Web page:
European design during the first decade of the twentieth century was a crucible of theory and practice, ranging from the florid beauty of the French Art Nouveau to the roots of the German Bauhaus.
Belgian designer and theorist Henry van de Velde called for the unification of art, the re-evaluation of the role of craftsman and designer, the recognition that we are able "to impress beauty upon every aspect of our lives, that the artist should no longer simply paint pictures, but rather create whole rooms, or even whole dwellings, with wallpapers and furniture as well as paintings."
The Secessionist Movement in Austria produced applied arts during the early years that are remarkable for their geometric refinement and elegant simplicity. It is best typified by Josef Hoffmann and Koloman Moser, who co-founded the Wiener Werkstätte (Vienna Workshop) in 1903.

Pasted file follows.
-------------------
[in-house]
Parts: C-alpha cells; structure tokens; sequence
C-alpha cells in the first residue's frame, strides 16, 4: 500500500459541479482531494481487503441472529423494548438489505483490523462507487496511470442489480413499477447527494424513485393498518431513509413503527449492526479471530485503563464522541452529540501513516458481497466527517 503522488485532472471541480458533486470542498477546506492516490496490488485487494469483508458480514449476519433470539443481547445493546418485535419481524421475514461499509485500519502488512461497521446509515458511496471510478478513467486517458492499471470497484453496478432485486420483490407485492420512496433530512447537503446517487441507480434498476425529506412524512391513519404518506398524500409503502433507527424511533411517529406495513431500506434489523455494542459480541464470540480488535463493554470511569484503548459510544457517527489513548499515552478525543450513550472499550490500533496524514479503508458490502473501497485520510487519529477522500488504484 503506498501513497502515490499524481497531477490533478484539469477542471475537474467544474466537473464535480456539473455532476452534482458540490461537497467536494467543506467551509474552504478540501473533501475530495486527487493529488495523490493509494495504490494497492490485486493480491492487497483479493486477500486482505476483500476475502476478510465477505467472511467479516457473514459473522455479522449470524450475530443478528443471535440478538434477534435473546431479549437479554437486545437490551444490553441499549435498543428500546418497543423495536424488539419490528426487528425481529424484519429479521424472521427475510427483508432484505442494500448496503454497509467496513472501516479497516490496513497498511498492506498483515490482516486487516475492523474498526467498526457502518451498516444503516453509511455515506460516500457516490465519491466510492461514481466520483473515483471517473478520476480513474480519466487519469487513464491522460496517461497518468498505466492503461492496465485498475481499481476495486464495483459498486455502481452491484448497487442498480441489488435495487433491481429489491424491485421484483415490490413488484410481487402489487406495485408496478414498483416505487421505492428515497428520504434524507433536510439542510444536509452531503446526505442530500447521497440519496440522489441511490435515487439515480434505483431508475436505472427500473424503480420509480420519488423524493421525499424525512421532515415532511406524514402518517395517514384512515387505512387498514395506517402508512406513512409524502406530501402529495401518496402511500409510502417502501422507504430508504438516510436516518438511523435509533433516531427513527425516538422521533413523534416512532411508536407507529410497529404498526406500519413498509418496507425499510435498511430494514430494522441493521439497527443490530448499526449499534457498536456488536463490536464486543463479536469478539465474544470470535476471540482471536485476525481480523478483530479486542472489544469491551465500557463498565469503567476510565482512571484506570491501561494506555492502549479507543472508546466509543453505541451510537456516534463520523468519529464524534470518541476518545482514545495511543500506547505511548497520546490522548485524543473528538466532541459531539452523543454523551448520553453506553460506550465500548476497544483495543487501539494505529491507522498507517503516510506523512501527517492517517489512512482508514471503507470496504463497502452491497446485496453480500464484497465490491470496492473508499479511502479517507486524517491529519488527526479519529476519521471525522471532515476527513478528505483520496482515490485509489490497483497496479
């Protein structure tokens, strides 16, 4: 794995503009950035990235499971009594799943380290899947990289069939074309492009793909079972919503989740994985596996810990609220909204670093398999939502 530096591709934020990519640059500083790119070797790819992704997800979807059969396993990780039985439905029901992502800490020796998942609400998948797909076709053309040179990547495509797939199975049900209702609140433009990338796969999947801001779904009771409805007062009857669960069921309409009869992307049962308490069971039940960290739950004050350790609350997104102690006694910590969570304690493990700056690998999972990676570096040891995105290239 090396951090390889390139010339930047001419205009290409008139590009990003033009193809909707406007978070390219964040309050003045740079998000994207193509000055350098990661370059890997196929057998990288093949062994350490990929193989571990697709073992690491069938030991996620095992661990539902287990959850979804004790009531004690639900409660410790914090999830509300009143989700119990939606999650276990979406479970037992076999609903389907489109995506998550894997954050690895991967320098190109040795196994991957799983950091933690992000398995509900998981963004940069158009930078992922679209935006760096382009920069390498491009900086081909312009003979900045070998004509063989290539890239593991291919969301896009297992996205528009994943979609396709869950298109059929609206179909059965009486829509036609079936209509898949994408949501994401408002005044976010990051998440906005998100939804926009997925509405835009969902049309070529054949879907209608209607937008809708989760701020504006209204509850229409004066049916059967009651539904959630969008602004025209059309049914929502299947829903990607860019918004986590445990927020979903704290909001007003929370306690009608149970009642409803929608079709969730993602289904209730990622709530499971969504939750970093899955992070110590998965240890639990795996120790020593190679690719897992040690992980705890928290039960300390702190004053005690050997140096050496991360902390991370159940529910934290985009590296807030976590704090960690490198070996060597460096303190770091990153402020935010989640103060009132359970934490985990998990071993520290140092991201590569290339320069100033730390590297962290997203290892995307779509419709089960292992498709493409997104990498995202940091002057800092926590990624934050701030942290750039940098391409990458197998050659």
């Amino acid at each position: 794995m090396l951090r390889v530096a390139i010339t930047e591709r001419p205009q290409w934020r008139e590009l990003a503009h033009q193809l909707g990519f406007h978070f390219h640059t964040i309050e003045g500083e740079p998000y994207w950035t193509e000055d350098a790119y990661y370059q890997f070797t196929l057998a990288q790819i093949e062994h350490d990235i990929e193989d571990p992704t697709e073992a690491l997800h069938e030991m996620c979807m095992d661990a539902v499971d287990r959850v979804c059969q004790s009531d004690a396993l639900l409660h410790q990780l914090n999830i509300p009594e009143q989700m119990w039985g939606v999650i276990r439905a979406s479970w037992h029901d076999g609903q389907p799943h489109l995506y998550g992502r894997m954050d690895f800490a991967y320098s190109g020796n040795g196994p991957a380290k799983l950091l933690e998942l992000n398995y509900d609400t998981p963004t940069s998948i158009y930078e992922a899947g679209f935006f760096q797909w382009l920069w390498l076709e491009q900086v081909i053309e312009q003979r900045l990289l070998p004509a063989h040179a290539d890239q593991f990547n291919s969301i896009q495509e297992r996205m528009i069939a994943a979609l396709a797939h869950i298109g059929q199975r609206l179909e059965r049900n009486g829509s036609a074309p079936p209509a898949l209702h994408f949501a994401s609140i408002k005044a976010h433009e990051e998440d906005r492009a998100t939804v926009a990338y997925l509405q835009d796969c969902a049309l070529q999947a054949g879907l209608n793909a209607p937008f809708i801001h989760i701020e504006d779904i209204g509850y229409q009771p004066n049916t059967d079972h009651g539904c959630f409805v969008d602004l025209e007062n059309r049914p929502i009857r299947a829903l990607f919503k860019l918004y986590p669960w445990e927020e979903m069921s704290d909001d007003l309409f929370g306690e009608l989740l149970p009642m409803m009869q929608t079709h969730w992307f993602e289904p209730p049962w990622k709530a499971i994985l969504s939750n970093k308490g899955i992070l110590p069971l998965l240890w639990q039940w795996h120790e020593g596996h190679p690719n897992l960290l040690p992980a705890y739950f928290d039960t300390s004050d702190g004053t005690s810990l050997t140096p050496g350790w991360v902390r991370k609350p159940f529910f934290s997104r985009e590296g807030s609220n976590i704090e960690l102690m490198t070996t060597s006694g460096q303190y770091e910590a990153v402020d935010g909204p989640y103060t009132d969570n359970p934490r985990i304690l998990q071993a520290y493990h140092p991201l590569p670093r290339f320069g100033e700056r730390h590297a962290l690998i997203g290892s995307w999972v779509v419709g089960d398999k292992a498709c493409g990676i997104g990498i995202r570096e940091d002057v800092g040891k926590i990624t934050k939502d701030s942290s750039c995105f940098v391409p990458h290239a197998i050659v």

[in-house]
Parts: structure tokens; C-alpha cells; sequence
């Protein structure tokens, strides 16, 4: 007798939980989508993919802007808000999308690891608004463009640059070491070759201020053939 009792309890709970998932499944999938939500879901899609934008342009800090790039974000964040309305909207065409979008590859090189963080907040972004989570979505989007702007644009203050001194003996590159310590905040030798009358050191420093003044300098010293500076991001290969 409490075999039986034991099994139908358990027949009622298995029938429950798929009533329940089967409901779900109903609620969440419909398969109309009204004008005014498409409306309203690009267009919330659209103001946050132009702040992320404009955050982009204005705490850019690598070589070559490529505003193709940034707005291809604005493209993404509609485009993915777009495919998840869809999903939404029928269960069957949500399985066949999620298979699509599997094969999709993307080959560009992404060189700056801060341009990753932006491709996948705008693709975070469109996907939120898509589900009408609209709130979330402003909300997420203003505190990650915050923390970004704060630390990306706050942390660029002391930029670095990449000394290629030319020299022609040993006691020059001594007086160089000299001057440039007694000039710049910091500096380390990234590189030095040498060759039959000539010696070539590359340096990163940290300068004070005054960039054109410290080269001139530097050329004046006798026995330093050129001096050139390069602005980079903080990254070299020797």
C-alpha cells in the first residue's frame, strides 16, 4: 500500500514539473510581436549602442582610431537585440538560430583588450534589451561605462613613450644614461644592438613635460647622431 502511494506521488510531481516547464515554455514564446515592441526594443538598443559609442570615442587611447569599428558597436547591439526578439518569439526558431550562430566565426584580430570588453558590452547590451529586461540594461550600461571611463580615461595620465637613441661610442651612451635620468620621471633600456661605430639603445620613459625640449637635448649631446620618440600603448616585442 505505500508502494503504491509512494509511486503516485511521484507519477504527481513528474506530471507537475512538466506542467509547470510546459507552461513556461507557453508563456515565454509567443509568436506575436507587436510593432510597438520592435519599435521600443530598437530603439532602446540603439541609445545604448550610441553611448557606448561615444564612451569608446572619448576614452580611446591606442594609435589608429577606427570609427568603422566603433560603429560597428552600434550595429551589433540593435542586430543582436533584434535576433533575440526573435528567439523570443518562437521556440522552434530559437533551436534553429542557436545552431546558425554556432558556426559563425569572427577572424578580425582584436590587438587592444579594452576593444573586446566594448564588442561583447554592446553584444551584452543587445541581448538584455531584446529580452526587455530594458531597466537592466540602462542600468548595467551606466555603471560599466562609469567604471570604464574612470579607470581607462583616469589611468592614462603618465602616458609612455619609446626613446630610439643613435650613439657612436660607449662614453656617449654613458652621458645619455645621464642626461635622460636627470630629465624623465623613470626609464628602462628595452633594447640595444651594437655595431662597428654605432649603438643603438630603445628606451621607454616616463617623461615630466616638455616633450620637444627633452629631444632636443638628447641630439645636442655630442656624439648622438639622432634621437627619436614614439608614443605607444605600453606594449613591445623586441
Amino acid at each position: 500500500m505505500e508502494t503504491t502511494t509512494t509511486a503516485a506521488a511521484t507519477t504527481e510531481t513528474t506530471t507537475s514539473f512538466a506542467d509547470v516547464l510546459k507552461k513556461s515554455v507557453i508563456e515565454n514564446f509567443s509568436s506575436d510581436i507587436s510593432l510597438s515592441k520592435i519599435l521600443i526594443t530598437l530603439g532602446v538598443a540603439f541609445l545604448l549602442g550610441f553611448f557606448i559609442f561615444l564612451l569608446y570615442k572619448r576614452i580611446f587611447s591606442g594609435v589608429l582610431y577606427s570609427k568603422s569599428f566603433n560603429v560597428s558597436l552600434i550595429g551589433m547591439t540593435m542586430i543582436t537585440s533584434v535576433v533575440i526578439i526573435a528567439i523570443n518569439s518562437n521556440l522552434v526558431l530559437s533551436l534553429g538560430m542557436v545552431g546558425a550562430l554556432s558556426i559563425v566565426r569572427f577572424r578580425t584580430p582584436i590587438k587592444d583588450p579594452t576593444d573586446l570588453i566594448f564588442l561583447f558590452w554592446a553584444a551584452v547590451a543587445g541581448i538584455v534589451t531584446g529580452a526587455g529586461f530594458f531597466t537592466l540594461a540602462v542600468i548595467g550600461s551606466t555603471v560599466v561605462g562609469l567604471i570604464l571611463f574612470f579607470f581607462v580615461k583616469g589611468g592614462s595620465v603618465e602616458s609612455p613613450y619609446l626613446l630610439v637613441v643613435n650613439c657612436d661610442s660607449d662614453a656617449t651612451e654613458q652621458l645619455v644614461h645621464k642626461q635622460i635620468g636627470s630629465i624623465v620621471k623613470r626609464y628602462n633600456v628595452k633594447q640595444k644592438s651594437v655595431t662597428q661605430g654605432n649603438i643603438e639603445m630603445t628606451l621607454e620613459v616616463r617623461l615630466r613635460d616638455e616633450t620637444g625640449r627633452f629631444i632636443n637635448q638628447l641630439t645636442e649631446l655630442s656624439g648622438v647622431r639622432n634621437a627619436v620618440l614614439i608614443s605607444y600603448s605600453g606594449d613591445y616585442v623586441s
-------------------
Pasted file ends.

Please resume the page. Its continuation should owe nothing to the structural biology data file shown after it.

"In an age dominated by second-rate production and a numbing imitation of the past, the Werkstätte saw its initial mission as one of reduction and divestment, to eliminate familiar historical and naturalistic motifs while simultaneously reviving meticulous craftsmanship."
The Period Arts Fan Company strives to meet this same goal with our Altus and Lapa fans. As with the Secessionist designs, they are divested of superfluous embellishment and built to the highest quality.